A New School House.—The school house in District No. 3, Pewaukee, (The Deissner Mill District.) was formally dedicated on the evening of Friday last. The exercises consisted of addresses by Mr. Gaylord of Milwaukee, Supt. Green, and others, interspersed with singing by the children of the district. This school house is of stone, and is probably the best house in the county of its size, erected at a cost of about $1,600, furnished and painted in the best style, size 28 x 26 feet, and 14 feet between joints [this means ceiling height], affording ample desk-room for 68 pupils, convenient recitation ground and seats, extensive black-board, cloak-rooms, wood-closet, provisions for ventilation, and surmounted with a cupola for a bell. The contract for the masonry was awarded to S. Eales, and the carpentering to the Hartwells, of this village. The school term of this District commenced yesterday, under the tuition of Mr. Eales.
Note that the school was not named at this time and was comprised of only one classroom. The second classroom of identical configuration was added in 1878. It is the newer wing which is most visible from the road.
From the basement of Quarry Elementary, we see Etta and Keith as Mrs. & Mr. Claus in the 1961 production of what was surely a gripping Christmas production. Just before the performance, Santa Keith had his picture taken with the elf-costumed Dave Farina.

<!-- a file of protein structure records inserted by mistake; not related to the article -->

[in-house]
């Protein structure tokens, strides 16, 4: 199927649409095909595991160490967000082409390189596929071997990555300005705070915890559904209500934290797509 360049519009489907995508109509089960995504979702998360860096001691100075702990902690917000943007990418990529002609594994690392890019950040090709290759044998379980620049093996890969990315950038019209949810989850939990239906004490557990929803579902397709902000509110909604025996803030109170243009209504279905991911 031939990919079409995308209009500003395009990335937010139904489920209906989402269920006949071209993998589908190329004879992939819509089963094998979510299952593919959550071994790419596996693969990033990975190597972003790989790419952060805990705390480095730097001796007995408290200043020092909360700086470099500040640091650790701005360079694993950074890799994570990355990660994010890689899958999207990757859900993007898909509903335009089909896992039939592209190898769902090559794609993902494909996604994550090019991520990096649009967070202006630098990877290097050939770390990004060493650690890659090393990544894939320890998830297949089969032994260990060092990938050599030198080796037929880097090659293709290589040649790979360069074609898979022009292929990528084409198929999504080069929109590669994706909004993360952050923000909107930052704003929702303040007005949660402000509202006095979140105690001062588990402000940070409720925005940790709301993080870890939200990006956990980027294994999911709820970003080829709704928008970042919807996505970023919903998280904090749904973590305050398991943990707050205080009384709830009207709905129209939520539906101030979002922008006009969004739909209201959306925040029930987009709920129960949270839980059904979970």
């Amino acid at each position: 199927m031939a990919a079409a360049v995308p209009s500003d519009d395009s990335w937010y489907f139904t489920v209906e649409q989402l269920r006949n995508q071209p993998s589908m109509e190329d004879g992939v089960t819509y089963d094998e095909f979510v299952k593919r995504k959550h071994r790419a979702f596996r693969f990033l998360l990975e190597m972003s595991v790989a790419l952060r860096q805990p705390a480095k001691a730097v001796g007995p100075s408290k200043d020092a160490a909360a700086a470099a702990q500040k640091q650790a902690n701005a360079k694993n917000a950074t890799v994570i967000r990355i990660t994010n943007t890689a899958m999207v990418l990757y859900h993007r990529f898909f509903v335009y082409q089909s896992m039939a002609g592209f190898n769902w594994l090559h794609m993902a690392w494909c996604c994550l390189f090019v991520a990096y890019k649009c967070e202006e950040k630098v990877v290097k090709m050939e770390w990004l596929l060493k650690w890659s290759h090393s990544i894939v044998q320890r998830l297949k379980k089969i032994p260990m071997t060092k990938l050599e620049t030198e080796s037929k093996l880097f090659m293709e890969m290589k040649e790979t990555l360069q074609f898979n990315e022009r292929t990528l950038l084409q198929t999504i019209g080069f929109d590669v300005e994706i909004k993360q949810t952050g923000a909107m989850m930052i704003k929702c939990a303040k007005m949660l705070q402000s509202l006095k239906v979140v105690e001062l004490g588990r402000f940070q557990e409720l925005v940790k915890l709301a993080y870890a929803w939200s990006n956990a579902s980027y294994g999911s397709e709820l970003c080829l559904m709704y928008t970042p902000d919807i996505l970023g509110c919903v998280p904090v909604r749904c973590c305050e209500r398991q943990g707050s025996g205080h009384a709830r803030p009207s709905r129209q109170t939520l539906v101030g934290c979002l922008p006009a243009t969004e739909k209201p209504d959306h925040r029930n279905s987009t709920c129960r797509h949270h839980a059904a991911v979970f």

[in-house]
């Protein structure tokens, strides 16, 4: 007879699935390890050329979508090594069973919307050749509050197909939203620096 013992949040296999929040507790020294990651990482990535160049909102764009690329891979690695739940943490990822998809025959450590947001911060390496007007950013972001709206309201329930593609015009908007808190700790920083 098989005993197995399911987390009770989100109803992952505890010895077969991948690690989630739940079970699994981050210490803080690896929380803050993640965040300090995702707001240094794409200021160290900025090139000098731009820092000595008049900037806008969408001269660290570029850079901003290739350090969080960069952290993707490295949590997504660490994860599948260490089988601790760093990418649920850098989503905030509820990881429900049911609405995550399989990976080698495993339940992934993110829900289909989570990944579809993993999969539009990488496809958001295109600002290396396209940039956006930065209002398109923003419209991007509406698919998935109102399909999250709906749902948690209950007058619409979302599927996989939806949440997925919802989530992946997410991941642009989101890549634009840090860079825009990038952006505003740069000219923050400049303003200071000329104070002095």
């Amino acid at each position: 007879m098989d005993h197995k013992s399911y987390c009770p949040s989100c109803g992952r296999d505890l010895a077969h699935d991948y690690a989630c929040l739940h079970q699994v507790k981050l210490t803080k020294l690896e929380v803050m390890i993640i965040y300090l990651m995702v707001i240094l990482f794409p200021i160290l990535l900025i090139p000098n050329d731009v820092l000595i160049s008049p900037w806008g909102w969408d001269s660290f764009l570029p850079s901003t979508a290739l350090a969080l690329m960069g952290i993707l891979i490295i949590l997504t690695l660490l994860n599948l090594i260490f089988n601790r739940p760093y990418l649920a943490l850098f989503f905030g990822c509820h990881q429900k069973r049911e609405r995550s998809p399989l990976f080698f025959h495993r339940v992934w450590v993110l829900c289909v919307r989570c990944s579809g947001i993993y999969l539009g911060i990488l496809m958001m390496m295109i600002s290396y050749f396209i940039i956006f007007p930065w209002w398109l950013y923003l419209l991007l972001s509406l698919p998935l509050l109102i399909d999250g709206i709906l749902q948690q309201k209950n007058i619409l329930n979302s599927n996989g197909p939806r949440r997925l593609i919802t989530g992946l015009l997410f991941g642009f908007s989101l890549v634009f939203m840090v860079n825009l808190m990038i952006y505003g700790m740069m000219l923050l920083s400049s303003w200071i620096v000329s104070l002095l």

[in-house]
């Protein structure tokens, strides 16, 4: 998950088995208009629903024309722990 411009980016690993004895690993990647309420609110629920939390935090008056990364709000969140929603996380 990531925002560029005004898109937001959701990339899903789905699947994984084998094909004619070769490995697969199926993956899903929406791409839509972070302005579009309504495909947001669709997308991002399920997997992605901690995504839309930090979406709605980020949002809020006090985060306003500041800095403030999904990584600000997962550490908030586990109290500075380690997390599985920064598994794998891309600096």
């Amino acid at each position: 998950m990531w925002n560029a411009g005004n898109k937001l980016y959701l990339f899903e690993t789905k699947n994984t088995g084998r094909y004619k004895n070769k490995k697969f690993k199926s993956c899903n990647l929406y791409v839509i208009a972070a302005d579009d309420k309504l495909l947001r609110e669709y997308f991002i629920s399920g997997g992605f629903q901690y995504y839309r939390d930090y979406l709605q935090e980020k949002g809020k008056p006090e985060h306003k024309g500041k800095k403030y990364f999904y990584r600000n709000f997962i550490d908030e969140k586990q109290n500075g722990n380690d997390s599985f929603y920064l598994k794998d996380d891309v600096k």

Thanks to the very thoughtful Matt Newman, director of Sales and Services for School Facility Services in Waukesha, we now have floor plans of the otherwise-erased grade school of our memories: “The attached drawing was found in my blueprint file. It was identified only as Quarry School. Thought you may want a copy of it.”
Ground floor level.
There appear to be no architectural drawings of the exterior, however, Mid-Century Modern architectural stylings from the era by Joseph L. Eichler (see examples below) help one re-imagine Quarry Elementary. (Do you see a resemblance in the low-slung roof line and exposed beams and posts?)
The school was a masterpiece of design, in my opinion; reflective of its era like very few schools; and it’s a tragedy it was destroyed rather than repurposed. — J.B.
I spent part of this winter searching through newspaper archives going back to the 1850s in hopes of finding anything related to the schools that served this neighborhood near I-94 and County F (formerly Hwy 164). Most of this material will show up in the documentary I hope to crank out in about two years.
The most recently dated clipping is from October 1973. Thanks to the generous service of Waukesha Museum researcher John Schoenknecht, I have scans from Freeman photographer Earl Schneider’s original negatives. The caption to the photo below reads: We Count About 75 Kids Plus Pumpkins! Peter, Peter, pumpkin eater would have had a feast at Quarry Elementary School Monday. Students in all six grades brought their Halloween handiwork to the art teacher for judging.
This is the only exterior view, of our beautiful school available from the Freeman. There is absolutely no record of the school with the Waukesha School District headquarters (I was told they literally had NO RECORD OF IT). The Pewaukee City Hall’s Building Department has no permits records going back to the year the school was built. It’s as though the place exists in only a scant few photos and our memories.
Below is the sole interior photo of the school I found on record. It’s from the September 29, 1966, Freeman. The caption reads: Pupils Make Science Display. Fifthgraders at the Quarry school look over a collection of rocks and fossils their class collected as part of their science study. At the display are (left to right) Jerry Martin, 11, of W220-N743 Springdale Rd.; Laura Weber, 10, of W229-N2086 Hy. 164 and Tom Kamp, 10, of W24199-N11 River Lane.